The issue of Saida Grundy’s “anti-White” tweets has received extensive coverage on FOX News and in the Washington Times, and David Horowitz has predictably weighed in to bemoan still further evidence of the Far-Left bias in higher education.
The website driving the outrage at Saida Grundy’s tweets is SoCawlege, the purpose of which has been articulated by Nick Pappas, the creator of the site, in a recent appearance on FOX News: “Mr. Pappas told the network that he hopes to ‘show the rest of America how nasty people on the far left can get at colleges.’” Pappas is identified as a student at the University of Massachusetts at Amherst.
The bias in this relentless pursuit of bias is very evident in SoCawlege’s monthly listing of the top ten campus controversies. Apparently there are no controversies involving Far-Right bias on any of our campuses. Here is the list from March 2015:
10. Journalism Student at Ohio University Says Women Can’t Be Sexist
9. There Are “Too Many Babies”
8. Professor Claims Whites Suffer From “Fragility”
7. Privilege Shaming Bulletin Board
6. Bard College Students Want Forced Social Justice Training
5. Eating Meat Is “Speciesism”
4. Professor Attacks GOP in Email over Policy Disagreement
3. Christopher Columbus the Criminal
2. Students Opposing Mandatory Training Viciously Attacked
1. UC Irvine Flag Controversy
The Washington Times article on Saida Grundy’s tweets that quotes Pappas is available at: http://www.washingtontimes.com/news/2015/may/9/saida-grundy-boston-university-professor-white-mal/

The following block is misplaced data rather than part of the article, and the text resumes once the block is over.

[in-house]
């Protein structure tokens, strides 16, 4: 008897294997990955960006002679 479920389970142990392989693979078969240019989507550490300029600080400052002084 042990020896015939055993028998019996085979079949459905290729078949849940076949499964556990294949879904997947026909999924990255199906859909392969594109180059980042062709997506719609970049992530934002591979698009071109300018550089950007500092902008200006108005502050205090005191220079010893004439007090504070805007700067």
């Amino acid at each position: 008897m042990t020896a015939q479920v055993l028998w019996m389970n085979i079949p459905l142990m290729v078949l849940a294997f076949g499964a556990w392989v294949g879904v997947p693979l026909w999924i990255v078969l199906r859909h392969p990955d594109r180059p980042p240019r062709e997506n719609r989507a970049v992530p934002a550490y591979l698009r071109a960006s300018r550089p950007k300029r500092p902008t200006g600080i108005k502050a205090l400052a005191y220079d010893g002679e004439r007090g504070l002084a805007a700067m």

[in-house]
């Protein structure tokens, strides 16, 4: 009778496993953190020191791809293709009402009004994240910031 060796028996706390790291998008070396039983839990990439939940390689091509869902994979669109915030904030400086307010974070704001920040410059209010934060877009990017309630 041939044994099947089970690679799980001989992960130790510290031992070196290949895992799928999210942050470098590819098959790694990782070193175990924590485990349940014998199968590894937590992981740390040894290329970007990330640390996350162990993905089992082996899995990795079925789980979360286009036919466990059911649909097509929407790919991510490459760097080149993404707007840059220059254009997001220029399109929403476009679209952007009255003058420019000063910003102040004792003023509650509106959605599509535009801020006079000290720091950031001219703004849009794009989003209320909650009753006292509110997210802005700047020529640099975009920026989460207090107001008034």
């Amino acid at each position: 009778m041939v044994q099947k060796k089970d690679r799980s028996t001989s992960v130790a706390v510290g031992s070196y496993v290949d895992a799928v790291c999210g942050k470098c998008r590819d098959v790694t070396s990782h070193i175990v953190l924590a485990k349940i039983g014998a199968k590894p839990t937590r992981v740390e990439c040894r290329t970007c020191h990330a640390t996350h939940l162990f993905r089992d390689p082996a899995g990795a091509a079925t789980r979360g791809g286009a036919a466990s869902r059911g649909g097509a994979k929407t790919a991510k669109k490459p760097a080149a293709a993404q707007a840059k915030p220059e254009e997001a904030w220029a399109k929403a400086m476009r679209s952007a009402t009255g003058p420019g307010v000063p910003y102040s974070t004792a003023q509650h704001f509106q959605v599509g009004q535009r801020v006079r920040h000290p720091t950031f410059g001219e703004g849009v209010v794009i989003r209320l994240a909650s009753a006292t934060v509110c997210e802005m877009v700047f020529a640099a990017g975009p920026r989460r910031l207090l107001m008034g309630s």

By the way, although what follows does not indicate anything whatsoever about Saida Grundy’s tweets, it does, I think, indicate quite a lot about the nature of the outrage at those tweets.
At the bottom of the page on which the Washington Times article is posted is this “Hidden Playbook” slideshow: “These Voluptuous Vixens Love to Show Off (54 Photos)”:
Here are the rest of the “Offers and Articles” and “Photo Galleries” on that page:
And before those on the Far Right castigate me for pointing to advertisements on the website as if they were “content,” let me point out that the newspaper has accepted the advertisements and has placed them on the page with this particular content. Moreover, it has itself deliberately blurred the distinctions between “content” and “advertisements” in its presentation of these items.
So it seems that very questionable taste is, at best, only very marginally superior to poor taste.